Deconstructive and poststructuralist theories are commonly accused of rejecting all principles of justice and therefore “collaborating with evil.” A canonical example is Martha Nussbaum’s “The Professor of Parody” on the work of Judith Butler. The merits of Nussbaum’s argument and of the “common critique” turn on choosing between two alternative interpretations of Butler’s corpus and of poststructuralism in general. First, assumed in Nussbaum’s critique, is “universal poststructuralism.” Second is “contextual poststructuralism,” which is not susceptible to the common critique. According to (...)
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  7. Ori J. Herstein (2010). Responsibility in Negligence: Why the Duty of Care is Not a Duty “To Try”. Canadian Journal of Law and Jurisprudence 23 (2):403-428.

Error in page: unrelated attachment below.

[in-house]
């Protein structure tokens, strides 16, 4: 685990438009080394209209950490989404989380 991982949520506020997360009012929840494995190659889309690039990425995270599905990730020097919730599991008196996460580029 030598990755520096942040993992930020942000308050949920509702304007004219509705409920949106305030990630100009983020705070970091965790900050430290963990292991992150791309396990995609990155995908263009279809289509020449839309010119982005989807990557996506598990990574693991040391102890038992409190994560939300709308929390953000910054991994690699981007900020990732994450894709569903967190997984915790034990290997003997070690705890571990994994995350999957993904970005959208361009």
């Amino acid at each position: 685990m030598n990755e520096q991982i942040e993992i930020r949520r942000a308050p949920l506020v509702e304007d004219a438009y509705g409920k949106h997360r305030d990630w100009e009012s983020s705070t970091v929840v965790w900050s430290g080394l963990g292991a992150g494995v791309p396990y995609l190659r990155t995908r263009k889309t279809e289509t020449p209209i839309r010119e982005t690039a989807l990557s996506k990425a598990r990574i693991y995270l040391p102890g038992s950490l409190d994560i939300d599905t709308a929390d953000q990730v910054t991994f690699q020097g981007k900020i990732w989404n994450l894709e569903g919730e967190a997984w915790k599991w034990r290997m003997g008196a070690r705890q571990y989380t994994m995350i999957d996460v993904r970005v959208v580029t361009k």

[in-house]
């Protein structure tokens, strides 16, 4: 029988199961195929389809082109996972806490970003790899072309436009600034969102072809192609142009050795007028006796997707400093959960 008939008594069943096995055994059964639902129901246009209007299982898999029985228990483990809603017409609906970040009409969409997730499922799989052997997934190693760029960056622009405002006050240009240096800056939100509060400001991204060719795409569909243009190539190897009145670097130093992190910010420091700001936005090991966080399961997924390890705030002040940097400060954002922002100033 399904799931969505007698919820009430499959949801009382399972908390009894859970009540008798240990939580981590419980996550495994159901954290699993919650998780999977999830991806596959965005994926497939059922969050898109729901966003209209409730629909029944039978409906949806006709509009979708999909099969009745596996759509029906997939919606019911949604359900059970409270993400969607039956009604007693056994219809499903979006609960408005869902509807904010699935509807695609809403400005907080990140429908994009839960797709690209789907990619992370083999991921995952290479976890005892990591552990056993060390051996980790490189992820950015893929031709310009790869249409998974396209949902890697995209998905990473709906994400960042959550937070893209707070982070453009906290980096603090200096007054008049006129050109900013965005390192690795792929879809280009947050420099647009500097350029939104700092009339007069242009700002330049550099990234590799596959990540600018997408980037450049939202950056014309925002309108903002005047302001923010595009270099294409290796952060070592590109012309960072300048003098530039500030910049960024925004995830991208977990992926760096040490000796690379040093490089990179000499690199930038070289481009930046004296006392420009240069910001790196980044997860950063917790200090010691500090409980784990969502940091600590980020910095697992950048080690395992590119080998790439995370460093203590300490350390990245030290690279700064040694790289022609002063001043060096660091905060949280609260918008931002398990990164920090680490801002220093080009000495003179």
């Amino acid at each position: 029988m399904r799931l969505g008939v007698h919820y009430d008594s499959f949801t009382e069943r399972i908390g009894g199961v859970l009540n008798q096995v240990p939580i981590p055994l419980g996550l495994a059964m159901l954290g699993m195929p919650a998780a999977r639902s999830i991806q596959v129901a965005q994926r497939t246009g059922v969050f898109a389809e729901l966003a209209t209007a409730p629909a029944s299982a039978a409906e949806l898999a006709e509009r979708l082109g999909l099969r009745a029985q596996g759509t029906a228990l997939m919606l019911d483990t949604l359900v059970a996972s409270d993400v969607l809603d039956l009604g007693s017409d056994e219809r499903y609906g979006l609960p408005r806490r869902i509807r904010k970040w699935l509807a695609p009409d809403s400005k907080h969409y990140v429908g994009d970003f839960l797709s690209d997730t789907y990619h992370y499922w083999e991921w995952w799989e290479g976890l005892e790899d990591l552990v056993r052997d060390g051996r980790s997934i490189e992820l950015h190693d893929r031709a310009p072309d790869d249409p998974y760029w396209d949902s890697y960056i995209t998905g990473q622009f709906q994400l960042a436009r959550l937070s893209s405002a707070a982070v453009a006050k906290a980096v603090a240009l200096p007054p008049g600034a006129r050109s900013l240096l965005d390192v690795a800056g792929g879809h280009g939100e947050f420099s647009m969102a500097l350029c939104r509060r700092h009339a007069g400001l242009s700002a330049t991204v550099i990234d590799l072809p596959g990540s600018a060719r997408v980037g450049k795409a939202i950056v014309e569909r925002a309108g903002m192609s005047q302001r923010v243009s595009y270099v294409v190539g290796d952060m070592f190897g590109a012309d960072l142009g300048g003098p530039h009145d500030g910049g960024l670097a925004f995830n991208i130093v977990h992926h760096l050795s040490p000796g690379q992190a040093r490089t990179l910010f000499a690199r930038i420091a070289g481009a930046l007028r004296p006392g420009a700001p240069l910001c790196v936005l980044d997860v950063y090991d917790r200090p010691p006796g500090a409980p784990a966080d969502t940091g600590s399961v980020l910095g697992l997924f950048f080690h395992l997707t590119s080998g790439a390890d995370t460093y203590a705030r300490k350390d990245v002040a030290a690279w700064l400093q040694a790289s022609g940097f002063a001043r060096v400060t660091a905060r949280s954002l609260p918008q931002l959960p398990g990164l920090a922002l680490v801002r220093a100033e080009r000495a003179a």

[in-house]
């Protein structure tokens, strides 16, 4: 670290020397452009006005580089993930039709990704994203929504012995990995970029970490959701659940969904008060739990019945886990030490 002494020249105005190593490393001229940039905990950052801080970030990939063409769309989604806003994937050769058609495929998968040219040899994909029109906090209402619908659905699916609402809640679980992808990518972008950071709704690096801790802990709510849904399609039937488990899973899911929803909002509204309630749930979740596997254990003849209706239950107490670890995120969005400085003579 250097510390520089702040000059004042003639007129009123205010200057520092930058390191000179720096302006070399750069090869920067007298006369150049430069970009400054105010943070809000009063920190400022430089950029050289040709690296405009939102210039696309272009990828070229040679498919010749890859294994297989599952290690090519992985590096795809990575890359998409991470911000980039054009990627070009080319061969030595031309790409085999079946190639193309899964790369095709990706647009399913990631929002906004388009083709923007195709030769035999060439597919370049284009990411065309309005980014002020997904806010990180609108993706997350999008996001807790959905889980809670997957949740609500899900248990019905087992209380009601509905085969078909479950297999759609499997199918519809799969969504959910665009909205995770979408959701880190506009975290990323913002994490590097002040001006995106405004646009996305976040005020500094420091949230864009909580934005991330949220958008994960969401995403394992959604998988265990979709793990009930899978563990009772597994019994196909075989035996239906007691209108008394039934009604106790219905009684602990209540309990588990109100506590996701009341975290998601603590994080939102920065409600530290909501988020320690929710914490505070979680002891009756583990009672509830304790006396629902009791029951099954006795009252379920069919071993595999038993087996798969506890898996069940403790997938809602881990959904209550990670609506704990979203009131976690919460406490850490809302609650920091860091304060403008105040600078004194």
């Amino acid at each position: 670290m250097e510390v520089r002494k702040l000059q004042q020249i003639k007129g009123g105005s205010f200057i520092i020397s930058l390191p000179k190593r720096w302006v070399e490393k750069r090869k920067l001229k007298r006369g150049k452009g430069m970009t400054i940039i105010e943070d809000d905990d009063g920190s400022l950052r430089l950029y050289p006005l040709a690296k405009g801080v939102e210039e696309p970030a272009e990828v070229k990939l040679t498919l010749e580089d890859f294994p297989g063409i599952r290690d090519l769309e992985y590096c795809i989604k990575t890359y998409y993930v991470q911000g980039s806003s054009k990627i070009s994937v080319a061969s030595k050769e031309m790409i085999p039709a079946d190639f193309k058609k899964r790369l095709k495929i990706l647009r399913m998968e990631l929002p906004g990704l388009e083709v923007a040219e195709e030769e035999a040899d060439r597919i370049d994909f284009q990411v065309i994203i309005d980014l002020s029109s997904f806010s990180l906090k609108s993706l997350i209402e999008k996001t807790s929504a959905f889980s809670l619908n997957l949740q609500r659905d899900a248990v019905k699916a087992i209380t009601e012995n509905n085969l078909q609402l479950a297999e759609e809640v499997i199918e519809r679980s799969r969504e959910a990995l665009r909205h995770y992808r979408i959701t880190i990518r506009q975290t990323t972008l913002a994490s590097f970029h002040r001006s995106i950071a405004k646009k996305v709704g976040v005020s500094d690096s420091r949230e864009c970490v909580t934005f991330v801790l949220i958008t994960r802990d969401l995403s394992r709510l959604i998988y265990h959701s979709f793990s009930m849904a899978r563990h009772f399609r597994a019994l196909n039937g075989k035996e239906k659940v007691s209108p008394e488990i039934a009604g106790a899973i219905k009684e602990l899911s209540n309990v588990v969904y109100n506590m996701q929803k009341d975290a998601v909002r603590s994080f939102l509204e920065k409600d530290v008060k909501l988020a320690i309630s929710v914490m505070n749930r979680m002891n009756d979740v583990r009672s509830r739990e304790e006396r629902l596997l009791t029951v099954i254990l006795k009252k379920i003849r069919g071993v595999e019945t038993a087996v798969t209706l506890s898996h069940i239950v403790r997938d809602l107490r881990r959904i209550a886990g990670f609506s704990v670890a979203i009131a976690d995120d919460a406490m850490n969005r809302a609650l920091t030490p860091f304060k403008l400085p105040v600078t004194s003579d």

Even though it offers a compelling account of the responsibility-component in the negligence standard—arguably the Holy Grail of negligence theory—Professor John Gardner is mistaken in conceptualizing the duty of care in negligence as a duty to try to avert harm. My goal here is to explain why and to point to an alternative account of the responsibility component in negligence. The flaws in conceiving of the duty of care as a duty to try are: failing to comport with the legal (...)
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  8. Ori J. Herstein (2009). Historic Injustice, Group Membership and Harm to Individuals: Defending Claims for Historic Justice From the Non-Identity Problem. Harvard Journal of Racial and Ethnic Justice 25:229.